For a century, Michigan has been the global epicenter of the automotive industry. While Michigan’s long-standing auto manufacturing sector has made a triumphant comeback, the state is committed to fostering diverse industries. Multinational companies and small businesses continue to invest in Michigan, proving that a supportive tax climate, talented workforce and rich history make Michigan one of the country’s best states for business.
The Future of Transportation
Michigan’s famous automotive cluster is going strong, with 63 of the top 100 North American auto suppliers. Automotive companies have announced almost $23 billion in new investments in Michigan since 2010, more than any other state in the U.S.
Today, automakers are choosing Michigan as the testing ground for the future of mobility and transportation. The American Center for Mobility (ACM), set to open later this year, will be the bellwether of autonomous vehicle testing in not only the state, but the nation. ACM will have a 335-acre test facility for connected and automated vehicles, featuring a grid with urban street simulation and a 2.5-mile highway loop, designed to test autonomous cars in every possible situation they will face on the road, regardless of environmental influences.
Recently designated as a federal proving ground for the development and testing of connected and autonomous vehicles, ACM is securing U.S. mobility competitiveness worldwide. ACM will build on research underway at Mcity, the University of Michigan’s research site that features 16 acres of roadway and infrastructure. Mcity’s major partners include Nissan, Toyota, Ford, Honda and General Motors (GM).
In addition to Mcity and ACM, Michigan has some of the most progressive laws surrounding open road autonomous vehicle testing in the country. Last December, GM announced it will test 300 self-driving Chevrolet Bolt EVs on public roads in Michigan. Ford is already testing driver-monitored autonomous vehicles on Michigan roads and at Mcity.
As automakers increase testing in Michigan, they are also doubling down on manufacturing operations. Ford recently announced it will invest $1.2 billion in Michigan as part of its commitment to develop fully electric and autonomous vehicles in-state. The automaker will create 800 new jobs, adding to 3,600 existing jobs at its assembly plant in Wayne. Plans at Ford’s Flat Rock complex include a data center and manufacturing innovation center that will produce electric and autonomous vehicles alongside the iconic Mustang and Lincoln Continental. American automakers are not the only players investing in Michigan — in April, Italian luxury carmaker Maserati decided to move its U.S. headquarters from New Jersey to Auburn Hills.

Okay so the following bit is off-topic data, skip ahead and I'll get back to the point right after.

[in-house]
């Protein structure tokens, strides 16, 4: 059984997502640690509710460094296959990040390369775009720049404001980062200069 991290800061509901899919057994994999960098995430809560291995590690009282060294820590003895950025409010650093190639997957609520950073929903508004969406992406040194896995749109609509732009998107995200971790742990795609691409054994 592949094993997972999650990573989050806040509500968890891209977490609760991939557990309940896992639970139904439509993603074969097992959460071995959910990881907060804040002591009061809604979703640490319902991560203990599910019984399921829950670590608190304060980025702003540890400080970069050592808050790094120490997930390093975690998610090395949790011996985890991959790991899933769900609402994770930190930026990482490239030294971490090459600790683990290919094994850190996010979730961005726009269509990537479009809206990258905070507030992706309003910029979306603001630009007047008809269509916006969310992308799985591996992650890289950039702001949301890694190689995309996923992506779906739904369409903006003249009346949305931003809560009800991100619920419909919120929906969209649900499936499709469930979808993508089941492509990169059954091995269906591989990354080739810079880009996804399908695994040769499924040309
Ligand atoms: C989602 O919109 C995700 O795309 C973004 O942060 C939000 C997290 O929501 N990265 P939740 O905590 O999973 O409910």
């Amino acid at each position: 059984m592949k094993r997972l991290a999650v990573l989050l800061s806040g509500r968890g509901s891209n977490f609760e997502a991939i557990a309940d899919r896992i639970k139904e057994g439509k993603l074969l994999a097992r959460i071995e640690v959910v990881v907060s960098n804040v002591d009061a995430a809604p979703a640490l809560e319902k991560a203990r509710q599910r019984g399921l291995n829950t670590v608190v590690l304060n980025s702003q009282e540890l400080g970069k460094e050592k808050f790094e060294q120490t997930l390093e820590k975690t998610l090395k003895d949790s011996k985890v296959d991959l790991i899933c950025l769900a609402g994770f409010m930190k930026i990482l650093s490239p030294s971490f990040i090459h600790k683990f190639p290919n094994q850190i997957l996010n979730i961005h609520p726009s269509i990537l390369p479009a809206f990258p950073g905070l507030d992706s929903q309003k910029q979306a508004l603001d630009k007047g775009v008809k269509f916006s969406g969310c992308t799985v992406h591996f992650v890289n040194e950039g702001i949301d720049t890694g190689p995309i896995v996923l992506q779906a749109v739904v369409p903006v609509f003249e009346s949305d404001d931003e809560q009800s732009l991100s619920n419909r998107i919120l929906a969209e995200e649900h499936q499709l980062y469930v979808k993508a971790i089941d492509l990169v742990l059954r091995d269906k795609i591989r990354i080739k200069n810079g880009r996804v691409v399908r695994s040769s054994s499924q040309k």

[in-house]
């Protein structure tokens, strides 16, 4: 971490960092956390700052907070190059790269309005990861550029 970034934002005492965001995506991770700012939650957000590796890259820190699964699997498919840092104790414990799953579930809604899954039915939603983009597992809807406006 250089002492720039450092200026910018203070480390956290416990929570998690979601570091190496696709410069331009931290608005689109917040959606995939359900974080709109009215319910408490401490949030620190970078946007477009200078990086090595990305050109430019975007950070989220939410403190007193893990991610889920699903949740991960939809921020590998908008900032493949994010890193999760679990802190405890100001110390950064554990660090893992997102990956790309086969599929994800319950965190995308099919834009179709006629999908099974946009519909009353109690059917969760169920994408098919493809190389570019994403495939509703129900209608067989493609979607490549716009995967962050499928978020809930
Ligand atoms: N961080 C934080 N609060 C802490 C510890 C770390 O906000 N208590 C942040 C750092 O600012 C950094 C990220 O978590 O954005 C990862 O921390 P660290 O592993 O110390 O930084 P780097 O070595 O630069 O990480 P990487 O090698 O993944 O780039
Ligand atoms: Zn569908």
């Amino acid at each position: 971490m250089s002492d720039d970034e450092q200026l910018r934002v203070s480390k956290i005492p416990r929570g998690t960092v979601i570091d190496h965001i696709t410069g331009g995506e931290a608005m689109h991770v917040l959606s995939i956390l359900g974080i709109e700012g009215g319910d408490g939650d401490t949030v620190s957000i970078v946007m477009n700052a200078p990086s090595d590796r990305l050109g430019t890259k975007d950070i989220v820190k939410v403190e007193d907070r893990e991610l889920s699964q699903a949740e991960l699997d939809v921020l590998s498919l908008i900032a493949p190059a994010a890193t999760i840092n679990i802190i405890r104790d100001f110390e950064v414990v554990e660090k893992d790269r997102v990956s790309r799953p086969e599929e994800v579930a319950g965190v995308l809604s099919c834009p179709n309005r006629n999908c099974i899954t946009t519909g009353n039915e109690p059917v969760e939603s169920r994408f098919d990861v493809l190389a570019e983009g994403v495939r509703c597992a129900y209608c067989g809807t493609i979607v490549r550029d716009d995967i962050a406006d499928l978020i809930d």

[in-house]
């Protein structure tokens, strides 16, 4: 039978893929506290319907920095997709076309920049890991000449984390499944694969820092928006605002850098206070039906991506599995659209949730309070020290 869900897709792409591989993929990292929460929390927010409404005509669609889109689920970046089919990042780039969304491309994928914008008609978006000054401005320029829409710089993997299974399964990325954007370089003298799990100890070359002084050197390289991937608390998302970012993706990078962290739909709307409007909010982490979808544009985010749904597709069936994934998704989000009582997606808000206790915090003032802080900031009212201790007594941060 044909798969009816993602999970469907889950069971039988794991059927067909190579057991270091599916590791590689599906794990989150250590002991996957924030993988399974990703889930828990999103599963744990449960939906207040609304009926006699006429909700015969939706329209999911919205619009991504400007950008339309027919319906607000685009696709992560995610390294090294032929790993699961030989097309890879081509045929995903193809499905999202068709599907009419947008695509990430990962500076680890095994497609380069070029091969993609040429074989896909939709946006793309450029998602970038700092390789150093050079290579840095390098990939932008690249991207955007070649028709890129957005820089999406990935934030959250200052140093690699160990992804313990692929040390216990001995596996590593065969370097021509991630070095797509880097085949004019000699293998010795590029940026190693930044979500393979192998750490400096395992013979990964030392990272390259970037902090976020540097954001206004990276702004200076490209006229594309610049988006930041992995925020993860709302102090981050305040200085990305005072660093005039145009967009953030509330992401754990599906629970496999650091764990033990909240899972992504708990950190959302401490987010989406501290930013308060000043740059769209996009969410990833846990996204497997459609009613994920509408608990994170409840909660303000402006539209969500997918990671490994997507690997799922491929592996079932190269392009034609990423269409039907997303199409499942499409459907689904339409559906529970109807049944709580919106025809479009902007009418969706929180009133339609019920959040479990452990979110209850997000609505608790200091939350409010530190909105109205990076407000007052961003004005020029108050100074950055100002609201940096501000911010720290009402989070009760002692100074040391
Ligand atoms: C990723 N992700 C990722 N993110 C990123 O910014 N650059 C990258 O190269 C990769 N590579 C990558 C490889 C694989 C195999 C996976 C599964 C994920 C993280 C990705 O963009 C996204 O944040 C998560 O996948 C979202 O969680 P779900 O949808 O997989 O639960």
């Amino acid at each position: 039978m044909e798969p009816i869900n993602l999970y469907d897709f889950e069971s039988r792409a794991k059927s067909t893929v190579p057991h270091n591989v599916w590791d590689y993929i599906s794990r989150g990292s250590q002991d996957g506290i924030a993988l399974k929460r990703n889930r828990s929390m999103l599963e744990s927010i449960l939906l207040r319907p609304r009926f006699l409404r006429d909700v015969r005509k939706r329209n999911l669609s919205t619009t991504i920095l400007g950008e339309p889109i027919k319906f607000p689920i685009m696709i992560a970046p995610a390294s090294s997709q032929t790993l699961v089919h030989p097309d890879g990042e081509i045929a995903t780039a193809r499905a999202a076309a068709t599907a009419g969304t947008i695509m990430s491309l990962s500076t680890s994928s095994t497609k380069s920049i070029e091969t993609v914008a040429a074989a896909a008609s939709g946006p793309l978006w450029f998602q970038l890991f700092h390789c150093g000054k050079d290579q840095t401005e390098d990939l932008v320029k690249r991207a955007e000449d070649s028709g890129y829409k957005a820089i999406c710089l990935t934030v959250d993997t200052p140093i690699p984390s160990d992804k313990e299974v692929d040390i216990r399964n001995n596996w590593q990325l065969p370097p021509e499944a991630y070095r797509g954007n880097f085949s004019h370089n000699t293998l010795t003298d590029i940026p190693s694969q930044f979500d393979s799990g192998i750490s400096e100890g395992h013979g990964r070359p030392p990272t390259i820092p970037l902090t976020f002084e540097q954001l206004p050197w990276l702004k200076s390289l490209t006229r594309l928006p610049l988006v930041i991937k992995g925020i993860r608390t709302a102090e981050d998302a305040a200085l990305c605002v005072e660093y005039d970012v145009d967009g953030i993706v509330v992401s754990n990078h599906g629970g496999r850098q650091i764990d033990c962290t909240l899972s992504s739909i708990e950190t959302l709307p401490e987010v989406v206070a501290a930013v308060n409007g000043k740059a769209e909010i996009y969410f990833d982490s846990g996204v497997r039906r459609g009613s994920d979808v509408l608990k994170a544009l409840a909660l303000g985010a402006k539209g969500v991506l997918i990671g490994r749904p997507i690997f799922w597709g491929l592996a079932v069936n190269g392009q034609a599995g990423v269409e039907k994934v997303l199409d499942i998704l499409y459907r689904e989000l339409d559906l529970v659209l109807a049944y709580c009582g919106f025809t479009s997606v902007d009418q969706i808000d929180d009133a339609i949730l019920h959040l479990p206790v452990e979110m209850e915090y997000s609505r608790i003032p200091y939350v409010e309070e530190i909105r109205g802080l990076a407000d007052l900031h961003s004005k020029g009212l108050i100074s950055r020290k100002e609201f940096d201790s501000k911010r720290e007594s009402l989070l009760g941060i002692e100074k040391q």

Detroit is further fostering the future of mobility with Techstars, an accelerator backed by industry heavyweights. Launched in December 2014, classes of 10 startups at a time have been innovating the mobility industry through everything from brakes and batteries to ride sharing and routing.
No. 1 Manufacturing Hub Across Industries
Across industries, Michigan is No. 1 in the nation in new manufacturing jobs, with 173,000 jobs created since 2009. Bolstered by its auto industry, Michigan is also a leader in aerospace and defense manufacturing. The state that produced 14 aircrafts per day during World War II is now one of the top-ranked states for aerospace manufacturing attractiveness. Michigan’s defense industry employs more than 105,000 people and had a $9 billion economic impact in 2014.